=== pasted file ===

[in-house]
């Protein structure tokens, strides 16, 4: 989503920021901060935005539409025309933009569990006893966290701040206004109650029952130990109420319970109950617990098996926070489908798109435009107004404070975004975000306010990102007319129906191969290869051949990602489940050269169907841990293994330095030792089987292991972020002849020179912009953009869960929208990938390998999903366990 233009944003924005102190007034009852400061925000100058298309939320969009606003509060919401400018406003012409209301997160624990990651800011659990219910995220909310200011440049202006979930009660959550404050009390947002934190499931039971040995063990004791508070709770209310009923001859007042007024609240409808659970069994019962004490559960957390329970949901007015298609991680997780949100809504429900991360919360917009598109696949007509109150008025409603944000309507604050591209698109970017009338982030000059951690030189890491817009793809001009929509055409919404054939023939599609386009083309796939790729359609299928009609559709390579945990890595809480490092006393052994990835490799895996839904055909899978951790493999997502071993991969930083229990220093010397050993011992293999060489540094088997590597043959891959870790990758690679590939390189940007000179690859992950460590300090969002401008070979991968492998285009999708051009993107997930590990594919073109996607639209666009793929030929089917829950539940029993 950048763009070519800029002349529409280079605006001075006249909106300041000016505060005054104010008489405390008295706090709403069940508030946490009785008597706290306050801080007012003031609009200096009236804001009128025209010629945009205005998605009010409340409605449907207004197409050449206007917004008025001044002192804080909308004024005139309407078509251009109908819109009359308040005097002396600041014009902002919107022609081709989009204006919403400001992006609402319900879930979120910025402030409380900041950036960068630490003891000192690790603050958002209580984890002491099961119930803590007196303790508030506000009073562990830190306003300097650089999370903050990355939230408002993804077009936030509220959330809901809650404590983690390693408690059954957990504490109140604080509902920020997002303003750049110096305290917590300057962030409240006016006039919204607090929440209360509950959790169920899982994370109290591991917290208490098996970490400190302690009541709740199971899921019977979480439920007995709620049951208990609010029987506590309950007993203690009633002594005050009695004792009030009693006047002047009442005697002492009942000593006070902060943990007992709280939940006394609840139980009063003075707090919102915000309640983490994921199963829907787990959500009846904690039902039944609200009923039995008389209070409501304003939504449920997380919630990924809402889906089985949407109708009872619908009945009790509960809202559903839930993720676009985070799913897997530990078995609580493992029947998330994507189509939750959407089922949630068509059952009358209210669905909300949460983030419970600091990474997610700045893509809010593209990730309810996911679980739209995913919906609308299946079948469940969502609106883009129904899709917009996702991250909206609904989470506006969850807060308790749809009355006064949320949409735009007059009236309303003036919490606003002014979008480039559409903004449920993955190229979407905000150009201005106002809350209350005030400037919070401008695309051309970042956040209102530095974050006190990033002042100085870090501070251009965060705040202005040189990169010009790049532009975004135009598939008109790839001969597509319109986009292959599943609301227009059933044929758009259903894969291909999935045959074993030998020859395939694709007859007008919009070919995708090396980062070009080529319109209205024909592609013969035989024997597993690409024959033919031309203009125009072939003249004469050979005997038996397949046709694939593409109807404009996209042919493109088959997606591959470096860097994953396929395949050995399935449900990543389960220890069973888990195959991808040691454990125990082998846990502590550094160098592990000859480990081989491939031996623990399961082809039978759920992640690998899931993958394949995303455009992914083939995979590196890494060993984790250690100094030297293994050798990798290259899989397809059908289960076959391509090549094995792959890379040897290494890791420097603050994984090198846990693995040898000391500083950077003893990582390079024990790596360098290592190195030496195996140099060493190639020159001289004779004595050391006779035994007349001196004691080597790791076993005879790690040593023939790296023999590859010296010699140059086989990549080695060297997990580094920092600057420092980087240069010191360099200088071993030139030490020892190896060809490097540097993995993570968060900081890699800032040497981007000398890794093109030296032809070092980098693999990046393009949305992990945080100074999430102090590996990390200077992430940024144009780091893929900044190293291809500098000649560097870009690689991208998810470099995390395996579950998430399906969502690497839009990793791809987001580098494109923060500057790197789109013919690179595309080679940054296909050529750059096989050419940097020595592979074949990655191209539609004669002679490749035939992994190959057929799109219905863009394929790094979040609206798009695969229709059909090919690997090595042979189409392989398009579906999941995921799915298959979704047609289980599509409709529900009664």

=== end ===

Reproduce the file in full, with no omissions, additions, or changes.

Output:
[in-house]
């Protein structure tokens, strides 16, 4: 989503920021901060935005539409025309933009569990006893966290701040206004109650029952130990109420319970109950617990098996926070489908798109435009107004404070975004975000306010990102007319129906191969290869051949990602489940050269169907841990293994330095030792089987292991972020002849020179912009953009869960929208990938390998999903366990 233009944003924005102190007034009852400061925000100058298309939320969009606003509060919401400018406003012409209301997160624990990651800011659990219910995220909310200011440049202006979930009660959550404050009390947002934190499931039971040995063990004791508070709770209310009923001859007042007024609240409808659970069994019962004490559960957390329970949901007015298609991680997780949100809504429900991360919360917009598109696949007509109150008025409603944000309507604050591209698109970017009338982030000059951690030189890491817009793809001009929509055409919404054939023939599609386009083309796939790729359609299928009609559709390579945990890595809480490092006393052994990835490799895996839904055909899978951790493999997502071993991969930083229990220093010397050993011992293999060489540094088997590597043959891959870790990758690679590939390189940007000179690859992950460590300090969002401008070979991968492998285009999708051009993107997930590990594919073109996607639209666009793929030929089917829950539940029993 950048763009070519800029002349529409280079605006001075006249909106300041000016505060005054104010008489405390008295706090709403069940508030946490009785008597706290306050801080007012003031609009200096009236804001009128025209010629945009205005998605009010409340409605449907207004197409050449206007917004008025001044002192804080909308004024005139309407078509251009109908819109009359308040005097002396600041014009902002919107022609081709989009204006919403400001992006609402319900879930979120910025402030409380900041950036960068630490003891000192690790603050958002209580984890002491099961119930803590007196303790508030506000009073562990830190306003300097650089999370903050990355939230408002993804077009936030509220959330809901809650404590983690390693408690059954957990504490109140604080509902920020997002303003750049110096305290917590300057962030409240006016006039919204607090929440209360509950959790169920899982994370109290591991917290208490098996970490400190302690009541709740199971899921019977979480439920007995709620049951208990609010029987506590309950007993203690009633002594005050009695004792009030009693006047002047009442005697002492009942000593006070902060943990007992709280939940006394609840139980009063003075707090919102915000309640983490994921199963829907787990959500009846904690039902039944609200009923039995008389209070409501304003939504449920997380919630990924809402889906089985949407109708009872619908009945009790509960809202559903839930993720676009985070799913897997530990078995609580493992029947998330994507189509939750959407089922949630068509059952009358209210669905909300949460983030419970600091990474997610700045893509809010593209990730309810996911679980739209995913919906609308299946079948469940969502609106883009129904899709917009996702991250909206609904989470506006969850807060308790749809009355006064949320949409735009007059009236309303003036919490606003002014979008480039559409903004449920993955190229979407905000150009201005106002809350209350005030400037919070401008695309051309970042956040209102530095974050006190990033002042100085870090501070251009965060705040202005040189990169010009790049532009975004135009598939008109790839001969597509319109986009292959599943609301227009059933044929758009259903894969291909999935045959074993030998020859395939694709007859007008919009070919995708090396980062070009080529319109209205024909592609013969035989024997597993690409024959033919031309203009125009072939003249004469050979005997038996397949046709694939593409109807404009996209042919493109088959997606591959470096860097994953396929395949050995399935449900990543389960220890069973888990195959991808040691454990125990082998846990502590550094160098592990000859480990081989491939031996623990399961082809039978759920992640690998899931993958394949995303455009992914083939995979590196890494060993984790250690100094030297293994050798990798290259899989397809059908289960076959391509090549094995792959890379040897290494890791420097603050994984090198846990693995040898000391500083950077003893990582390079024990790596360098290592190195030496195996140099060493190639020159001289004779004595050391006779035994007349001196004691080597790791076993005879790690040593023939790296023999590859010296010699140059086989990549080695060297997990580094920092600057420092980087240069010191360099200088071993030139030490020892190896060809490097540097993995993570968060900081890699800032040497981007000398890794093109030296032809070092980098693999990046393009949305992990945080100074999430102090590996990390200077992430940024144009780091893929900044190293291809500098000649560097870009690689991208998810470099995390395996579950998430399906969502690497839009990793791809987001580098494109923060500057790197789109013919690179595309080679940054296909050529750059096989050419940097020595592979074949990655191209539609004669002679490749035939992994190959057929799109219905863009394929790094979040609206798009695969229709059909090919690997090595042979189409392989398009579906999941995921799915298959979704047609289980599509409709529900009664």